Background and Objectives:
Unstable mixed episodes or rapid switching between opposite affective poles within the scope of short cycles was first characterized in 1967 by S. Mentzos as complex polymorphous states with chaotic overlap of manic and depressive symptoms. Well-known examples include antidepressant-induced mania/hypomania and rapid/ultra-rapid/ultradian cycling, when clinicians observe an almost continuous mixed state with a constant change of preponderance of manic or depressive symptoms. Achieving stable remission in these cases is challenging with almost no data on evidence-based treatment. When mood stabilizers are ineffective, electroconvulsive therapy (ECT) has been suggested. Objectives: After reviewing the evidence from available literature, this article presents our own clinical experience of ECT efficacy and tolerability in patients with ultra-rapid cycling bipolar disorder (BD) and unstable mixed states. Materials and Methods:
We conducted an open, one-year observational prospective study with a “mirror image” design, including 30 patients with rapid and ultra-rapid cycling BD on long-term mood stabilizer treatment (18 received lithium carbonate, 6 on valproate and 6 on carbamazepine) with limited effectiveness. A bilateral ECT course (5–10 sessions) was prescribed for regaining mood stability. Results:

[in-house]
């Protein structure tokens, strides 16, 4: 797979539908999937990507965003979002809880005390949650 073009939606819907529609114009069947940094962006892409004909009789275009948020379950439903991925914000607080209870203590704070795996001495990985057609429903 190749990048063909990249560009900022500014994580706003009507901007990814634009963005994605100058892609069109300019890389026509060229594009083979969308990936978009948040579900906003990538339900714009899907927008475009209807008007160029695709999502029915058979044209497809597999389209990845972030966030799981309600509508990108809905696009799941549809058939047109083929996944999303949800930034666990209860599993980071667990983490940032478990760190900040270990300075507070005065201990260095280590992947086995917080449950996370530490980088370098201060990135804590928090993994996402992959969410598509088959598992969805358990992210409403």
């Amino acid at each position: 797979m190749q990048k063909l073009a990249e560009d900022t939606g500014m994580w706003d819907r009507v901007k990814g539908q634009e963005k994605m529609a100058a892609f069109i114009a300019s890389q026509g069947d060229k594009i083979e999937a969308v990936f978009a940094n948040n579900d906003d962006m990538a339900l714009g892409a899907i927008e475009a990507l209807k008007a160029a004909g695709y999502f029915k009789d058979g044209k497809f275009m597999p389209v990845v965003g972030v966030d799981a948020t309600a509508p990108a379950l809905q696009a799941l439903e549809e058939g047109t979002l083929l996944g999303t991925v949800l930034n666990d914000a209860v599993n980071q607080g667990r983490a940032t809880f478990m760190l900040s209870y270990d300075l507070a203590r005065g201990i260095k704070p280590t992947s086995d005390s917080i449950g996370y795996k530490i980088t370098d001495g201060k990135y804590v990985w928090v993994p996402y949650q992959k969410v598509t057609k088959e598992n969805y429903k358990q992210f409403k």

ECT was very effective in 12 patients (40%) with a history of ineffective mood stabilizer treatment who achieved and maintained remission; all of them received lithium except for 1 patient who received carbamazepine and 2 with valproate. Nine patients (30%) showed partial response (one on carbamazepine and two on valproate) and nine patients (30%) had no improvement at all (four on carbamazepine and two on valproate). For the whole sample, the duration of affective episodes was significantly reduced from 36.05 ± 4.32 weeks in the year prior to ECT to 21.74 ± 12.14 weeks in the year post-ECT (p
< 0.001). Depressive episodes with mixed and/or catatonic features according to DSM-5 specifiers were associated with a better acute ECT response and/or long-term mood stabilizer treatment outcome after ECT. Conclusions:
ECT could be considered as a useful option for getting mood instability under control in rapid and ultra-rapid cycling bipolar patients. Further randomized trials are needed to confirm these results.
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